Perception-Driven Optimal Motion Planning Under Resource Constraints

Thomas Sayre-McCord, Ph.D., 2019
Sertac Karaman, Advisor

Over the past few years there has been a new wave of interest in fully autonomous robots operating in the real world. These robots are expected to operate at high speeds in unknown, unstructured environments using only onboard sensing and computation, presenting significant challenges for high performance autonomous navigation.

To enable research in these challenging scenarios, the first part of this thesis focuses on the development of a custom high-performance research UAV capable of high speed autonomous flight using only vision and inertial sensors. While this platform is capable of high performance state estimation and control, its capabilities in unknown environments are severely limited by the computational costs of vision-based mapping and motion planning algorithms.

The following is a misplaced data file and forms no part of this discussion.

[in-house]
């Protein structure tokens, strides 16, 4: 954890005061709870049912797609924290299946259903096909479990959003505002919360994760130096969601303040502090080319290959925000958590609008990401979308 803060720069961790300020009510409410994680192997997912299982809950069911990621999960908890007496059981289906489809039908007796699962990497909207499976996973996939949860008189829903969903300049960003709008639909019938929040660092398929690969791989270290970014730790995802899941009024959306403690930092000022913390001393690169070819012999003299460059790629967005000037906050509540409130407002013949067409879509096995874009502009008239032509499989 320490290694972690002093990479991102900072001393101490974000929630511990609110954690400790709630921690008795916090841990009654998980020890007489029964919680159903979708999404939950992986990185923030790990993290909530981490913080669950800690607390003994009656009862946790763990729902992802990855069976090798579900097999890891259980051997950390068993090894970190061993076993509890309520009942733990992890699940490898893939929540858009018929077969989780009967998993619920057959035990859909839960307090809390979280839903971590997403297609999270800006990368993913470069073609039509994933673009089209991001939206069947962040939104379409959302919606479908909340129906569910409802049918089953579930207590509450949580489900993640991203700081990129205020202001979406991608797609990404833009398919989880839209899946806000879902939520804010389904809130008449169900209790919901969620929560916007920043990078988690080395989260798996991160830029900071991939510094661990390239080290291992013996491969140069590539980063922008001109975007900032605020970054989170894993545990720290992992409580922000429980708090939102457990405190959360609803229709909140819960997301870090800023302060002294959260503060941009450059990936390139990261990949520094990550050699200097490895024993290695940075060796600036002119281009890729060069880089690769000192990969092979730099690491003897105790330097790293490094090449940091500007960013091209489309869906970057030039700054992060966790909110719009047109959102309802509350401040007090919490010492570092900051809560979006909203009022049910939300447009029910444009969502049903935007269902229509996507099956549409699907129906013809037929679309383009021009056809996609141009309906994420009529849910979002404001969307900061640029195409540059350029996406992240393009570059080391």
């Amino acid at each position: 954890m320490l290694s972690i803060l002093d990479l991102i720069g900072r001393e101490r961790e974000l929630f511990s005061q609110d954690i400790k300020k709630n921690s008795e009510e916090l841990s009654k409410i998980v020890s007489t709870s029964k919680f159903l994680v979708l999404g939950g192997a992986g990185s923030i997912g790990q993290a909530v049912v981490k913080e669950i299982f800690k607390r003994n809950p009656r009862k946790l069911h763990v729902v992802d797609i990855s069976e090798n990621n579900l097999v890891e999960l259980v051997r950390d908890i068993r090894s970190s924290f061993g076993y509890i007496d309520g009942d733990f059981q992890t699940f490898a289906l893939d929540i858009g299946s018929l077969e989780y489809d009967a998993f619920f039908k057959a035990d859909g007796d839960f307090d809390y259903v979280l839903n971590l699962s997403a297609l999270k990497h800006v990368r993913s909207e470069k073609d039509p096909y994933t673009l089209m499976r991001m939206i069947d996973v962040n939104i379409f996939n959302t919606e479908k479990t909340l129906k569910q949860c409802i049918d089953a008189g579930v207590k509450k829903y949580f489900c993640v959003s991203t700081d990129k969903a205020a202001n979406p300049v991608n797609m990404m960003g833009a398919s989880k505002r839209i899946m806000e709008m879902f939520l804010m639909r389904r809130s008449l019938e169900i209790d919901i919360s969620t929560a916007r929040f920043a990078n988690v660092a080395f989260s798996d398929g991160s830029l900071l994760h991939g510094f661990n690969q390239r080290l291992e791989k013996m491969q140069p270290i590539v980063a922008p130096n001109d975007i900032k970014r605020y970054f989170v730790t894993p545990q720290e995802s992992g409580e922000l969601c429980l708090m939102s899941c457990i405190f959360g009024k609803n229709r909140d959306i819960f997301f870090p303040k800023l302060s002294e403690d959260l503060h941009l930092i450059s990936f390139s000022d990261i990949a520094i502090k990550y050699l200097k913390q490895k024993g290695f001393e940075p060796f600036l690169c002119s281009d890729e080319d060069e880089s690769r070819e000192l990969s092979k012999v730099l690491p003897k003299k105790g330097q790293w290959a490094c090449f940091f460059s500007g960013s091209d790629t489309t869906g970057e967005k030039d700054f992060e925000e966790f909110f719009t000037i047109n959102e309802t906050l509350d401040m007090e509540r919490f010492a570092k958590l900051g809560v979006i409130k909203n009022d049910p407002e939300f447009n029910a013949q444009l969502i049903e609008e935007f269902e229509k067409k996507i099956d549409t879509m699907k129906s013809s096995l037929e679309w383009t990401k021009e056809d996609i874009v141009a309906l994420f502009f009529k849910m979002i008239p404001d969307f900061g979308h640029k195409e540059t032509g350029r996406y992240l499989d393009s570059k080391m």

Motivated by these challenges, the second part of this thesis presents an algorithmic approach to the problem of motion planning in an unknown environment. We show that the algorithm produces globally optimal motion plans, matching the optimal solution for the case with the full (unprocessed) sensor data, while only processing a subset of the data. The mapping and motion planning algorithm is demonstrated on a number of test systems, with a particular focus on a six-dimensional thrust limited model of a quadrotor.